My hunch was that this phrase was a polite way of saying “I’m not interested.”
I mean, that sure is what it sounds like on the receiving end.
But the data says otherwise.
The truth is, deals that encounter that phrase have a slight uptick in win rates (it looks like they really are thinking about it…).
The bigger point is that the phrase isn’t as negative as you’d think. So don’t abandon a deal when you hear it.
Instead, know that there’s one BIG issue you need to pay attention to when you hear that phrase if you want to keep the deal in your forecast.
Warning: Long sales cycles ahead
We all want our deals to hit the fast lane and close ASAP, but this phrase is the proverbial speed bump.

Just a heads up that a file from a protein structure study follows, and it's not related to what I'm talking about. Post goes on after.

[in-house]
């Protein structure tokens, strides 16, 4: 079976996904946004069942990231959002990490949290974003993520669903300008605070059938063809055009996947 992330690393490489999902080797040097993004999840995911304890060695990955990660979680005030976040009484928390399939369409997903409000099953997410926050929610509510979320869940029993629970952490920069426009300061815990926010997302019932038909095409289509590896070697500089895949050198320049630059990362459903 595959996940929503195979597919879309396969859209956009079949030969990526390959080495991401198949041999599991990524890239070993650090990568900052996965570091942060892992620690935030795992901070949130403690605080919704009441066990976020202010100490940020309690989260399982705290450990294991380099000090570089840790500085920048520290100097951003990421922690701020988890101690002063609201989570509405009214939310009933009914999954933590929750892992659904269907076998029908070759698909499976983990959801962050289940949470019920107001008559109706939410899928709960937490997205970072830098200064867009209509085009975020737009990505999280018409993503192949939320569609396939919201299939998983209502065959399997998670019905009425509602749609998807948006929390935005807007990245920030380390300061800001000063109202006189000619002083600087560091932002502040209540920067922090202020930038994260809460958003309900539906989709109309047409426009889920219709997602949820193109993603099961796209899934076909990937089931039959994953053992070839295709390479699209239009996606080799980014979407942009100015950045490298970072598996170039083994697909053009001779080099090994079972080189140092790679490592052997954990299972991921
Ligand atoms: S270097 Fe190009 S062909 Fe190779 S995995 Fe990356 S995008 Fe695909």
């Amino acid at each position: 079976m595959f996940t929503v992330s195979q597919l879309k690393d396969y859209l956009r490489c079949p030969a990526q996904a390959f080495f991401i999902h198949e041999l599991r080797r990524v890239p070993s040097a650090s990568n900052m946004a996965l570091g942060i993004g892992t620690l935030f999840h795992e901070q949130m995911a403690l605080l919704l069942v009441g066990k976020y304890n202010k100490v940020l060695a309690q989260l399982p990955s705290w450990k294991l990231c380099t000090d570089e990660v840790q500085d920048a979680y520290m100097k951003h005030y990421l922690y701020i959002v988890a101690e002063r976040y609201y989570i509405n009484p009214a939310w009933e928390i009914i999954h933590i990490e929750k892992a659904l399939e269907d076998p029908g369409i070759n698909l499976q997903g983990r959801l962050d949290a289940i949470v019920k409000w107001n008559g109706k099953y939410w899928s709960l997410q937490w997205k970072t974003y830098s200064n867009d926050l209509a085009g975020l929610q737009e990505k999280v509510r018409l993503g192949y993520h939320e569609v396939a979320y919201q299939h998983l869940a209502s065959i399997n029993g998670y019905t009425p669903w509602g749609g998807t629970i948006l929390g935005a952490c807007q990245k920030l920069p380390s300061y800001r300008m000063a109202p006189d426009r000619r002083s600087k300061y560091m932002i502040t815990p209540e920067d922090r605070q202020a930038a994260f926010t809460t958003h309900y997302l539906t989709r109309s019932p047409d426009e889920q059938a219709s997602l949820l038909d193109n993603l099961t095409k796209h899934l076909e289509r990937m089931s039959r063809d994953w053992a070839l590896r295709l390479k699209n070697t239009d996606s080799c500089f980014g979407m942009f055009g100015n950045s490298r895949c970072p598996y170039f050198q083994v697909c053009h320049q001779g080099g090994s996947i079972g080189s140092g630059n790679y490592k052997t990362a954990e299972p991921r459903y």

Steady yourself for some unfortunate news about our trigger phrase, “I need to think about it”.
Its use extends sales cycles by 173%:
That’s easily the difference between your deal coming in this month or next month (or next year).
Part of that extension comes from the (added) distance between the phrase being said and when the next scheduled sales meeting occurs – which is 55% longer when the phrase is mentioned.
In common terms, you’re now chasing, which is impossible to forecast. You want to eliminate the chase and maintain control by securing next steps with a confident, actionable response.
How do you do that? Look at WHEN the phrase was said because that determines how you respond to it.
Read on if you want to learn how to overcome this objection and avoid a mind-numbing delay in signing.
(PS: Don’t leave your deal to chance. Use our CFO Letter Template to align your offering in “why you, why now” language that resonates with budget holders, so they green-light your deal. Download it here for free.)